Risk
11/9/2012
05:46 PM
Connect Directly
LinkedIn
Twitter
Google+
RSS
E-Mail
50%
50%

Google Blocked In China

Google gets gagged as China goes through a leadership change.

10 Best Business Tools In Google+
10 Best Business Tools In Google+
(click image for larger view and for slideshow)
Google's online services were inaccessible in China on Friday, according to Google's Transparency Report and various media reports. News reports said Goolge services were restored to China over the weekend.

In contrast to its more confrontational past, when the company said it had been victimized by cyber attacks from China and implied government involvement, Google was not immediately able to offer an explanation. "We've checked and there's nothing wrong on our end," a company spokeswoman said in an emailed statement.

Internet service outages in China are common during times deemed to be sensitive by the ruling Communist Party. The Chinese Community Party is presently in the midst of a leadership transition in which President Hu Jintao is expected to step down in favor of Vice President Xi Jinping.

The transition has been rockier than Chinese authorities would like, occurring amid the aftermath of the downfall of Chongqing party chief Bo Xilai and his wife, Gu Kailai, who was recently found guilty of murdering a British businessman.

[ Read Apple, Foxconn Labor Promises Questioned. ]

Corruption among party officials continues to stir popular resentment in the country so authorities are quick to censor information they believe highlights the problem. Two week ago, the Chinese government blocked access to the New York Times website after the newspaper ran a story about the wealth accumulated by relatives of prime minister Wen Jiabao. When Bloomberg published a similar article about the holdings of Xi Jinping's family in June, its website in China was also blocked.

Chinese authorities have also been vexed by Tibetans, more than 60 of whom have burned themselves alive this year to protest Chinese rule.

According to GreatFire.org, a website that tracks censorship in China, 35 Google services were blocked, including Gmail, Google Search, Google Docs, Picasa, and Google Plus, to name a few.

GreatFire.org claims that various Google domains were rerouted via DNS poisoning.

Comment  | 
Print  | 
More Insights
Register for Dark Reading Newsletters
White Papers
Cartoon
Current Issue
Flash Poll
Video
Slideshows
Twitter Feed
Dark Reading - Bug Report
Bug Report
Enterprise Vulnerabilities
From DHS/US-CERT's National Vulnerability Database
CVE-2015-1774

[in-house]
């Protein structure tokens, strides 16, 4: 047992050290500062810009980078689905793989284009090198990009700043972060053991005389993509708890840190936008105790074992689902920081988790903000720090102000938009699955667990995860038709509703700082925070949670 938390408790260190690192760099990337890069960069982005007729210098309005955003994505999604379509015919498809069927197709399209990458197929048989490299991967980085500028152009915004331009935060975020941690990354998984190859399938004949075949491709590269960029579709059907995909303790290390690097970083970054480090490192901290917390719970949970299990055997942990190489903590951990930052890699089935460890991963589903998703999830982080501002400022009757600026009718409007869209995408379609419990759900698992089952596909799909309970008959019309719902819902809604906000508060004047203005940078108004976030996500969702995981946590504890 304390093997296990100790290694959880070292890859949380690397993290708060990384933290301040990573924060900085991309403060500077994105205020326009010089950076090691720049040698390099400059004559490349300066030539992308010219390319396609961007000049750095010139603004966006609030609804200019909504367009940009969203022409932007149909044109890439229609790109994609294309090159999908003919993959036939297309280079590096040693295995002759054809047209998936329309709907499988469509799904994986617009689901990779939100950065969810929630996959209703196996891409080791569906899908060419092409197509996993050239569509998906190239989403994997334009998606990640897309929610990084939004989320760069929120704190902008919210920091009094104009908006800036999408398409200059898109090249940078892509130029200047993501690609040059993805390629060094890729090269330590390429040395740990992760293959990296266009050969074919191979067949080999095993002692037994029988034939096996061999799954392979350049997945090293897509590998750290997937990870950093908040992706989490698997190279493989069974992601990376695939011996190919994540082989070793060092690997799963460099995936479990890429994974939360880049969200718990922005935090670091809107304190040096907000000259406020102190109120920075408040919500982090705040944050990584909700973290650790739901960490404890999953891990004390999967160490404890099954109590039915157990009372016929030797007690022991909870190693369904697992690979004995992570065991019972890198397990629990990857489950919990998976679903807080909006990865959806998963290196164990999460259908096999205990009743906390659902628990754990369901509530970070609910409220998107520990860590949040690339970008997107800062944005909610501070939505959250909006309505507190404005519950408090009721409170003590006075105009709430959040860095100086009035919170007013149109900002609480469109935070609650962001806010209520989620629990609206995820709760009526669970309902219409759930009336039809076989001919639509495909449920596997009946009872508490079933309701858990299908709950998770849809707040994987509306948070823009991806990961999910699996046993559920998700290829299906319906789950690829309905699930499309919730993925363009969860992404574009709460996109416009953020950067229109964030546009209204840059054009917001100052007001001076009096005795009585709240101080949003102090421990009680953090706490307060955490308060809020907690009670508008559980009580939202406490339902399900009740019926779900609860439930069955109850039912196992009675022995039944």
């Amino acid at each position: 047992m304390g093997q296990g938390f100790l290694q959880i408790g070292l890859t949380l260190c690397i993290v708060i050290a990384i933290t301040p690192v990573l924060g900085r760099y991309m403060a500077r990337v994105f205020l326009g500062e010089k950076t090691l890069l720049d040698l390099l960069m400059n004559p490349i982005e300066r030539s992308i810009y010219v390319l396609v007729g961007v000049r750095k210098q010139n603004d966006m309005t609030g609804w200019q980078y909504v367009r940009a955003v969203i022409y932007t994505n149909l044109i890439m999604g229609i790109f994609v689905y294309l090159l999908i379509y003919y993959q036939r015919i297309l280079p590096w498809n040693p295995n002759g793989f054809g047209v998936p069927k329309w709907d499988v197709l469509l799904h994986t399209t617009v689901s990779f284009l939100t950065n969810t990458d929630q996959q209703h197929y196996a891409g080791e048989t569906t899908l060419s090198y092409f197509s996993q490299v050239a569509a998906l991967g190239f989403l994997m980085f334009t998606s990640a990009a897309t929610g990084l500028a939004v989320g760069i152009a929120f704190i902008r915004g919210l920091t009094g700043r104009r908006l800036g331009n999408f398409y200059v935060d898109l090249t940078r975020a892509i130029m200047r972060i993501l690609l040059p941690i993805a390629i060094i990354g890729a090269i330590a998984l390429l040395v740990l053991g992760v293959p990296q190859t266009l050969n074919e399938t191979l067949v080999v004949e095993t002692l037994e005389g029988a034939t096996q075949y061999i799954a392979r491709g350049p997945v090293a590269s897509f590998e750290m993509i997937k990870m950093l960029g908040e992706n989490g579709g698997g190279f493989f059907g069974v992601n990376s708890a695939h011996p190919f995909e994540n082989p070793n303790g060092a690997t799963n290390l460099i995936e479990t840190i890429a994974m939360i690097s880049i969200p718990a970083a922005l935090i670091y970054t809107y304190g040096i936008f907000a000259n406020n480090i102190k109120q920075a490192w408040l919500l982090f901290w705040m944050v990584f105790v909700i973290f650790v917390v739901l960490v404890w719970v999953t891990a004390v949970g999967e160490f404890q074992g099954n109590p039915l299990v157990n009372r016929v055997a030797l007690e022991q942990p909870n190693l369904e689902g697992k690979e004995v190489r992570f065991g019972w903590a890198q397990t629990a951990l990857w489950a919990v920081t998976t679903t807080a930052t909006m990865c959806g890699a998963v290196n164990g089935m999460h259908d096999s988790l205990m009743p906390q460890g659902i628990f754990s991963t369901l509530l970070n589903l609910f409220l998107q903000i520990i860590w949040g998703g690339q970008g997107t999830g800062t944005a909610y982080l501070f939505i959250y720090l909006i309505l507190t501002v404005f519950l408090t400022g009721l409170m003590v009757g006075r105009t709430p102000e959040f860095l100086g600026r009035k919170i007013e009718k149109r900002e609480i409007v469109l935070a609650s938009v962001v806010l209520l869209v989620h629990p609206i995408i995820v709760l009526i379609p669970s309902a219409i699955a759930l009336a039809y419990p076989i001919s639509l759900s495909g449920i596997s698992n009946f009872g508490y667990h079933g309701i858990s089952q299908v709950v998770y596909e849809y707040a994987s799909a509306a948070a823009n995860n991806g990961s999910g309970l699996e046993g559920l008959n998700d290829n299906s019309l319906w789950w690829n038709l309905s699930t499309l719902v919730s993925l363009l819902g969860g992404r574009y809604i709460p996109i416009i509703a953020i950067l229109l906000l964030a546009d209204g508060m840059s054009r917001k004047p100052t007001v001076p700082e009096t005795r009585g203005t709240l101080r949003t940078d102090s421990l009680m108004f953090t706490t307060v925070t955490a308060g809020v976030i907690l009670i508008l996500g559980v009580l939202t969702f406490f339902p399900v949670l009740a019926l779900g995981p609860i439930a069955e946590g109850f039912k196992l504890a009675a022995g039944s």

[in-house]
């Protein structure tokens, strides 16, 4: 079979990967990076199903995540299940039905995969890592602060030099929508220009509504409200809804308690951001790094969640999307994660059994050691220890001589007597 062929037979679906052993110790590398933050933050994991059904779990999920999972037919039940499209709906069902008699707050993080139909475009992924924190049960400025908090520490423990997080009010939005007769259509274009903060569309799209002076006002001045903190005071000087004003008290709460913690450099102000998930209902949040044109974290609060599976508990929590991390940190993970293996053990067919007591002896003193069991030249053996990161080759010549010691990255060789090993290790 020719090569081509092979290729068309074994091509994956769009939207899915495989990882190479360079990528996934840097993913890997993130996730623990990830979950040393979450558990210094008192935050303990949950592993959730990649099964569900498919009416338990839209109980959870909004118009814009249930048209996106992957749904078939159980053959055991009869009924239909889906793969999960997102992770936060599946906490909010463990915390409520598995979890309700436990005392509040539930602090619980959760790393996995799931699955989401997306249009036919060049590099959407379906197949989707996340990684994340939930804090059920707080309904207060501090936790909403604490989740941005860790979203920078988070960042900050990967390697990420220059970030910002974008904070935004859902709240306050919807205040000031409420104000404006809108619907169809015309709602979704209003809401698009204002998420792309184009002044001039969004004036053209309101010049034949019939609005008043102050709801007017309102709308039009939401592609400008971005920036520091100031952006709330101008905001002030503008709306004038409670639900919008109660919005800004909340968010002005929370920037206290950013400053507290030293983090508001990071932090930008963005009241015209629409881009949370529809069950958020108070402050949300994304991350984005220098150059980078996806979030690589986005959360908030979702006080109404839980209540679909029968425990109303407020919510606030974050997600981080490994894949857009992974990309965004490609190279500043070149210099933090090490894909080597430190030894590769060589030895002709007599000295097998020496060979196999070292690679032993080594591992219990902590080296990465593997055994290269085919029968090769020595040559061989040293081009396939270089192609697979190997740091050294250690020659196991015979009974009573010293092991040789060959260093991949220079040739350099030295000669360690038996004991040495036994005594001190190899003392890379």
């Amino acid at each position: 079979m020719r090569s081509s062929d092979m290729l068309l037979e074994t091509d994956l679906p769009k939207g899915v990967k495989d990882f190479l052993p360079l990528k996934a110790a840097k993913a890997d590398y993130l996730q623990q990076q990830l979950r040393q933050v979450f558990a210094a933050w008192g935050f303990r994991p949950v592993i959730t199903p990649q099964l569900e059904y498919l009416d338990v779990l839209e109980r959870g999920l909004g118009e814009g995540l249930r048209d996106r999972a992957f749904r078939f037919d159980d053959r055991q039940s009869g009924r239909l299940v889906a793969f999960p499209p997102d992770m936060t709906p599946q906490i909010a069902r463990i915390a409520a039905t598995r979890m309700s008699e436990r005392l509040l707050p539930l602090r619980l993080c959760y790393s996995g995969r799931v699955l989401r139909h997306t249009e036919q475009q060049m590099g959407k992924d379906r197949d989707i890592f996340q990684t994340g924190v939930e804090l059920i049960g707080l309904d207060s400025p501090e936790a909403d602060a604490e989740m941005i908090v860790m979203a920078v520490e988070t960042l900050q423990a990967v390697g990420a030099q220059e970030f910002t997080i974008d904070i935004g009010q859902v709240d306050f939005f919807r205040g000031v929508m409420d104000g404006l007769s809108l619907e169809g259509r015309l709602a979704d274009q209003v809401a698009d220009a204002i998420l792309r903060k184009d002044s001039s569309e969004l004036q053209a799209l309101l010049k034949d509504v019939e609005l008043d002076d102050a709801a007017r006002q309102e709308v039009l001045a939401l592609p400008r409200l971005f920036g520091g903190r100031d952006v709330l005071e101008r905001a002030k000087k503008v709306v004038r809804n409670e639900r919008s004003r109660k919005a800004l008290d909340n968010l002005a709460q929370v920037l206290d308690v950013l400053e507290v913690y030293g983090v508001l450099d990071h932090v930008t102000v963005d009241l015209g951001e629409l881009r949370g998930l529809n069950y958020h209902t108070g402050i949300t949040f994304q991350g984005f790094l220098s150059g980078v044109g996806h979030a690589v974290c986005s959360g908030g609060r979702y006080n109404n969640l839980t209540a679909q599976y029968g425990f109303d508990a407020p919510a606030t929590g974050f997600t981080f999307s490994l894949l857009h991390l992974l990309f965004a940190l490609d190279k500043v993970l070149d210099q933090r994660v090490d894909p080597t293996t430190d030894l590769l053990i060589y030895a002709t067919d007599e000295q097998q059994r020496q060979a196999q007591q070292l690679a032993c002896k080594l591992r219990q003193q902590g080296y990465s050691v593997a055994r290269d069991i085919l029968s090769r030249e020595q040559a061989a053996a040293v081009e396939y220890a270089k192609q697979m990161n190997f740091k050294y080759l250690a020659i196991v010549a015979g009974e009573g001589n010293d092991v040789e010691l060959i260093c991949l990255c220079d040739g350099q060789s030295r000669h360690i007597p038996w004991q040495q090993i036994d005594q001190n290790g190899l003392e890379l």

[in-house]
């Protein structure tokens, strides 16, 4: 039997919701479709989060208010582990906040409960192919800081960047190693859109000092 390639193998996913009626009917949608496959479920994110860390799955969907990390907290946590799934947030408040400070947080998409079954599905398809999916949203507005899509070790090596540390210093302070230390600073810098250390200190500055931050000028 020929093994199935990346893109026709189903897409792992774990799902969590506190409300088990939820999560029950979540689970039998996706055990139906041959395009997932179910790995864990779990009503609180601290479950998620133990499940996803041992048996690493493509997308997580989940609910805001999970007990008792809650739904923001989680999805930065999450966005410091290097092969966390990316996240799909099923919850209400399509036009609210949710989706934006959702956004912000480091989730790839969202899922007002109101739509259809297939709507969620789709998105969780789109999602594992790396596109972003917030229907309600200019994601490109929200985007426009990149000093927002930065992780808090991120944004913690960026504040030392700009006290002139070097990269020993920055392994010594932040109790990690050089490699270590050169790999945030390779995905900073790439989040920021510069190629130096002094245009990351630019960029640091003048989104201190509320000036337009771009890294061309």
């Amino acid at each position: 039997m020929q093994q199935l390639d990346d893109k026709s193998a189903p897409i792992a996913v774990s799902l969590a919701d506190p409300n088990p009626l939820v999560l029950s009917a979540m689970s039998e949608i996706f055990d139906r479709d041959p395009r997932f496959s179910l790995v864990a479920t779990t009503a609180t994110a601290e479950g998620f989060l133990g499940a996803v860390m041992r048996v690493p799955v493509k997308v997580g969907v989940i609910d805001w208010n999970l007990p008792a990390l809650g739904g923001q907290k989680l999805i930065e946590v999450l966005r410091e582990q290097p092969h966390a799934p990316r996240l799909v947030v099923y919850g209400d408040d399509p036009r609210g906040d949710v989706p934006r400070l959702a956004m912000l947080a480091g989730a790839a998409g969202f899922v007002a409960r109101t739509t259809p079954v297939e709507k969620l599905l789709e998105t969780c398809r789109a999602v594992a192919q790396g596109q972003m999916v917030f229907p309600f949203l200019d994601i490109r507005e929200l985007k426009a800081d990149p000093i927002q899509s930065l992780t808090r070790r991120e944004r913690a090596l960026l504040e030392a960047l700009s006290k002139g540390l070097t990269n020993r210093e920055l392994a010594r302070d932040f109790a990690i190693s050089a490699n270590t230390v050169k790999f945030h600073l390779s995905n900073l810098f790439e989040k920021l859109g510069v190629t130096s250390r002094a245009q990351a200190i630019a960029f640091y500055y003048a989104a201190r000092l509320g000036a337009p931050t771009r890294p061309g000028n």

Published: 2015-04-28
The HWP filter in LibreOffice before 4.3.7 and 4.4.x before 4.4.2 and Apache OpenOffice before 4.1.2 allows remote attackers to cause a denial of service (crash) or possibly execute arbitrary code via a crafted HWP document, which triggers an out-of-bounds write.

CVE-2015-1863
Published: 2015-04-28
Heap-based buffer overflow in wpa_supplicant 1.0 through 2.4 allows remote attackers to cause a denial of service (crash), read memory, or possibly execute arbitrary code via crafted SSID information in a management frame when creating or updating P2P entries.

CVE-2015-3340
Published: 2015-04-28
Xen 4.2.x through 4.5.x does not initialize certain fields, which allows certain remote service domains to obtain sensitive information from memory via a (1) XEN_DOMCTL_gettscinfo or (2) XEN_SYSCTL_getdomaininfolist request.

CVE-2014-6090
Published: 2015-04-27
Multiple cross-site request forgery (CSRF) vulnerabilities in the (1) DataMappingEditorCommands, (2) DatastoreEditorCommands, and (3) IEGEditorCommands servlets in IBM Curam Social Program Management (SPM) 5.2 SP6 before EP6, 6.0 SP2 before EP26, 6.0.3 before 6.0.3.0 iFix8, 6.0.4 before 6.0.4.5 iFix...

CVE-2014-6092
Published: 2015-04-27
IBM Curam Social Program Management (SPM) 5.2 before SP6 EP6, 6.0 SP2 before EP26, 6.0.4 before 6.0.4.6, and 6.0.5 before 6.0.5.6 requires failed-login handling for web-service accounts to have the same lockout policy as for standard user accounts, which makes it easier for remote attackers to cause...

Dark Reading Radio
Archived Dark Reading Radio
Join security and risk expert John Pironti and Dark Reading Editor-in-Chief Tim Wilson for a live online discussion of the sea-changing shift in security strategy and the many ways it is affecting IT and business.